Few Baby Boomers can forget the mid-’60s hits of Mitch Ryder and the Detroit Wheels—“Sock It To Me, Baby,” “Devil With A Blue Dress On/Good Golly, Miss Molly,” and “C. C. Rider” among them. But other than the classic 1971 release with the band Detroit and a 1983 John Mellencamp-produced “comeback” album, few U.S. listeners have heard a note of Ryder’s 24 solo albums that have given him a lengthy and extremely successful second career in Europe. So, Ryder’s new one, The Promise, is intended to re-introduce the James Brown-inspired belter to the American market. Its release was timed to be promoted along with his new memoir, Devils and Blue Dresses: My Wild Ride as a Rock Legend. Gratefully Ryder delivers in both print and on these 12 new cuts produced by the legendary Don Was. Ryder might not have the forceful delivery of old, but he demonstrates he’s grown in his mastery of songwriting, phrasing, and working in a wide range of styles.
Considerable credit must go to Was who assembled the back-up musicians, including keyboardist Jamie Mahuberac, bassist Reggie McBride, and guitarist Randy Jacobs. Two percussionists, featuring drummer James Gadsen, provide driving multi-layered grooves that keep the program hopping as the group goes back and forth between genres. For example, Ryder re-worked one of his older songs, “My Heart Belongs To Me,” correctly believing this ensemble could give it the Booker T. and the M.G.s Stax flavor he had wanted the first time around. Upon learning that singer Jimmy Ruffin was no longer recording, Ryder performed live the only non-original song on the album, “What Becomes of the Broken-Hearted.” It captures the old style of Motown in an effort to inspire Ruffin to return to the music business. There’s a lot of ‘70s edged funk on several tracks, like the title cut. It’s earning considerable buzz for its lyrics which express the worries of the working class that hopes tomorrow “my child will have doctors and my child will have good schools.”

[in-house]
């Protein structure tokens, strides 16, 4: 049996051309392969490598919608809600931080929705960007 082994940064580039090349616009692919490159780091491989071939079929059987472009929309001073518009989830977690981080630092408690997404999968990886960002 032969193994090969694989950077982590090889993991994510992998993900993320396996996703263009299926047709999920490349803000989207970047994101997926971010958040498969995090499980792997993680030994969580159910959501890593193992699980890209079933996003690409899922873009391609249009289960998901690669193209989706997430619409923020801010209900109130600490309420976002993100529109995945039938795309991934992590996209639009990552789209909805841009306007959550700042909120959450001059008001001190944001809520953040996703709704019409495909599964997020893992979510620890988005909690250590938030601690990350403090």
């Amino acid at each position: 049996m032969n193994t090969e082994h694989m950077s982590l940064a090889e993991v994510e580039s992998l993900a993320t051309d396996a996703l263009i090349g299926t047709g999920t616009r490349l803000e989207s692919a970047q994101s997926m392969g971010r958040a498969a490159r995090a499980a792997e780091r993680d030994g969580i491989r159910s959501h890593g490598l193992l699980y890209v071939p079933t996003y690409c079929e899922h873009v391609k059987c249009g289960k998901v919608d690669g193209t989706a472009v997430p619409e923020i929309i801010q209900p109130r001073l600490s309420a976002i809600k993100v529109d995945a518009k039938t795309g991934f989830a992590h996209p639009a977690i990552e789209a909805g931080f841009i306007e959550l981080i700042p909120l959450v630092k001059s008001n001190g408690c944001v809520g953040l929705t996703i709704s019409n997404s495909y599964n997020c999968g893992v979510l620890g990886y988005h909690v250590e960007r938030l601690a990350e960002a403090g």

Ryder gets far more political with his tribute to Bob Dylan, “The Way We Were.” Here, Ryder uses talking blues to hit on nearly every aspect of contemporary issues with deliciously barbed wit. But Ryder also has fun, too, as with the Latin tango “Let’s Keep Dancing” and the catchy “Baby Don’t Stop Cryin’.” On the very personal side, “Back Then” is a belated “thank you” to his late parents. The soft ballad “Crazy Beautiful” features the piano work of Patrick Leonard, a keyboardist Ryder claims is one of his musical heroes. Altogether, the material is soulful music from the heart with nothing artificial or contrived in a single note.
From start to finish, The Promise showcases a musical maturity in both style and substance—make that styles. Sure, some of the settings evoke the sounds of bygone eras, but the lyrics, gritty vocals, and freshness of the studio players should appeal to a multi-generational audience. To mix a metaphor or two, here’s a case of an old fox teaching us new tricks and delivering on what he promises. Welcome back, Mitch. More?